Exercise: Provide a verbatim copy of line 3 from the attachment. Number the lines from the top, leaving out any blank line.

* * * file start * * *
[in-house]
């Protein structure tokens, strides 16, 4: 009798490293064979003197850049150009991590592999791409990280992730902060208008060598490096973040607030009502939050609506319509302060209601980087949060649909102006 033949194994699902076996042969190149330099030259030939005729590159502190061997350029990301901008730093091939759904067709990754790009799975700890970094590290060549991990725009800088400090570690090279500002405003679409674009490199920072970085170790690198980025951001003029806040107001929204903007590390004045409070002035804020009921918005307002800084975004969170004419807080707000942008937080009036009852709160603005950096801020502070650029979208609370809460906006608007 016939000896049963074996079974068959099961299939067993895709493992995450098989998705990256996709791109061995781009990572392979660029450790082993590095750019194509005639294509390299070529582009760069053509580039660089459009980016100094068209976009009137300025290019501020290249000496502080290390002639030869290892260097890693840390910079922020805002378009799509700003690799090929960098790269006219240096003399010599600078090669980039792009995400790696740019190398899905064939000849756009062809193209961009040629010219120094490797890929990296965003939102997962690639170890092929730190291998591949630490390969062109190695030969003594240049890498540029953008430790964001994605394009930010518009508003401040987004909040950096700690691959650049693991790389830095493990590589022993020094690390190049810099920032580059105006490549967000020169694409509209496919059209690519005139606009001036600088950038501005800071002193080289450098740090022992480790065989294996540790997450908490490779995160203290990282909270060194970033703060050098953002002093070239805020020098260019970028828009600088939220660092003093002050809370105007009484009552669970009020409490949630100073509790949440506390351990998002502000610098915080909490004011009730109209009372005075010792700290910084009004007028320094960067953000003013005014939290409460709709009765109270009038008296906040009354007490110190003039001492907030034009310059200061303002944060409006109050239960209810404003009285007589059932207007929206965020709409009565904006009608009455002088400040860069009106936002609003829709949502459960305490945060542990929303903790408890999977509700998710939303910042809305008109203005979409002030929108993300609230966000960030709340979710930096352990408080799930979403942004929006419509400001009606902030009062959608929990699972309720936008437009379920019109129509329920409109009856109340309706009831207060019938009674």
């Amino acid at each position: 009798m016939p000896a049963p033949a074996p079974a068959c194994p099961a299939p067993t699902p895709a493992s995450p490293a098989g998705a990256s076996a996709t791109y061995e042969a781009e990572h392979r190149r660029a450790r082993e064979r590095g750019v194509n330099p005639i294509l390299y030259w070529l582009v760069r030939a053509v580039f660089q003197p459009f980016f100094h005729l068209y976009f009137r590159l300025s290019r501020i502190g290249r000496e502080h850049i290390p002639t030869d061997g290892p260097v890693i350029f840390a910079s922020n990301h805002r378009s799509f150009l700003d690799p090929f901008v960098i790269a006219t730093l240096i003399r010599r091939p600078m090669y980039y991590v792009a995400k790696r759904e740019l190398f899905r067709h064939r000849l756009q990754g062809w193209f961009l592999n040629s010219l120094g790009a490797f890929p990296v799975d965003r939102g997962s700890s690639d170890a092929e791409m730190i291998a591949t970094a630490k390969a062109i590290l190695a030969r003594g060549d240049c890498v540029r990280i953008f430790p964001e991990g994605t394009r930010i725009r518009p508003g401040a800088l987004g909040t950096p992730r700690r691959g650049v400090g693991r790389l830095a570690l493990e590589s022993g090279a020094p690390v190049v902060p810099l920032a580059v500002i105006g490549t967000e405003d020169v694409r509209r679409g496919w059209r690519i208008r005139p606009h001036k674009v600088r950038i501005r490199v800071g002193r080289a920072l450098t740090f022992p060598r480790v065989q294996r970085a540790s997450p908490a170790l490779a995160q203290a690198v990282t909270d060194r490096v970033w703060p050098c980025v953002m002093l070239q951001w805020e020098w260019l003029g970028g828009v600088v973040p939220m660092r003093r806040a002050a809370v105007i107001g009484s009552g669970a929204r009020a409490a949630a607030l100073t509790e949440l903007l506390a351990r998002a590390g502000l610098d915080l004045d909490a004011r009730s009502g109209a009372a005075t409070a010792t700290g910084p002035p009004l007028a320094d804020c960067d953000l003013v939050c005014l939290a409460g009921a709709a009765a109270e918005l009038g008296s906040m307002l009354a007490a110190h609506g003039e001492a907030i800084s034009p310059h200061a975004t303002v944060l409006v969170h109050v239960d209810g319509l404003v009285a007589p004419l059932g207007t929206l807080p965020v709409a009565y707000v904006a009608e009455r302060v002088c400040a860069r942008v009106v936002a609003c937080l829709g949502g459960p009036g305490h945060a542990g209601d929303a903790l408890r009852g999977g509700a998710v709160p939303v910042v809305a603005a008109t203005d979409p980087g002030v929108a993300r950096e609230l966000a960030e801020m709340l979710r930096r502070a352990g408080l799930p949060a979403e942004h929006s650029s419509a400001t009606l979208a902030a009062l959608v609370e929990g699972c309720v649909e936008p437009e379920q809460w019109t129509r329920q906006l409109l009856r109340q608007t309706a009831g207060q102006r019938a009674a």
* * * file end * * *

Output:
């Amino acid at each position: 009798m016939p000896a049963p033949a074996p079974a068959c194994p099961a299939p067993t699902p895709a493992s995450p490293a098989g998705a990256s076996a996709t791109y061995e042969a781009e990572h392979r190149r660029a450790r082993e064979r590095g750019v194509n330099p005639i294509l390299y030259w070529l582009v760069r030939a053509v580039f660089q003197p459009f980016f100094h005729l068209y976009f009137r590159l300025s290019r501020i502190g290249r000496e502080h850049i290390p002639t030869d061997g290892p260097v890693i350029f840390a910079s922020n990301h805002r378009s799509f150009l700003d690799p090929f901008v960098i790269a006219t730093l240096i003399r010599r091939p600078m090669y980039y991590v792009a995400k790696r759904e740019l190398f899905r067709h064939r000849l756009q990754g062809w193209f961009l592999n040629s010219l120094g790009a490797f890929p990296v799975d965003r939102g997962s700890s690639d170890a092929e791409m730190i291998a591949t970094a630490k390969a062109i590290l190695a030969r003594g060549d240049c890498v540029r990280i953008f430790p964001e991990g994605t394009r930010i725009r518009p508003g401040a800088l987004g909040t950096p992730r700690r691959g650049v400090g693991r790389l830095a570690l493990e590589s022993g090279a020094p690390v190049v902060p810099l920032a580059v500002i105006g490549t967000e405003d020169v694409r509209r679409g496919w059209r690519i208008r005139p606009h001036k674009v600088r950038i501005r490199v800071g002193r080289a920072l450098t740090f022992p060598r480790v065989q294996r970085a540790s997450p908490a170790l490779a995160q203290a690198v990282t909270d060194r490096v970033w703060p050098c980025v953002m002093l070239q951001w805020e020098w260019l003029g970028g828009v600088v973040p939220m660092r003093r806040a002050a809370v105007i107001g009484s009552g669970a929204r009020a409490a949630a607030l100073t509790e949440l903007l506390a351990r998002a590390g502000l610098d915080l004045d909490a004011r009730s009502g109209a009372a005075t409070a010792t700290g910084p002035p009004l007028a320094d804020c960067d953000l003013v939050c005014l939290a409460g009921a709709a009765a109270e918005l009038g008296s906040m307002l009354a007490a110190h609506g003039e001492a907030i800084s034009p310059h200061a975004t303002v944060l409006v969170h109050v239960d209810g319509l404003v009285a007589p004419l059932g207007t929206l807080p965020v709409a009565y707000v904006a009608e009455r302060v002088c400040a860069r942008v009106v936002a609003c937080l829709g949502g459960p009036g305490h945060a542990g209601d929303a903790l408890r009852g999977g509700a998710v709160p939303v910042v809305a603005a008109t203005d979409p980087g002030v929108a993300r950096e609230l966000a960030e801020m709340l979710r930096r502070a352990g408080l799930p949060a979403e942004h929006s650029s419509a400001t009606l979208a902030a009062l959608v609370e929990g699972c309720v649909e936008p437009e379920q809460w019109t129509r329920q906006l409109l009856r109340q608007t309706a009831g207060q102006r019938a009674a």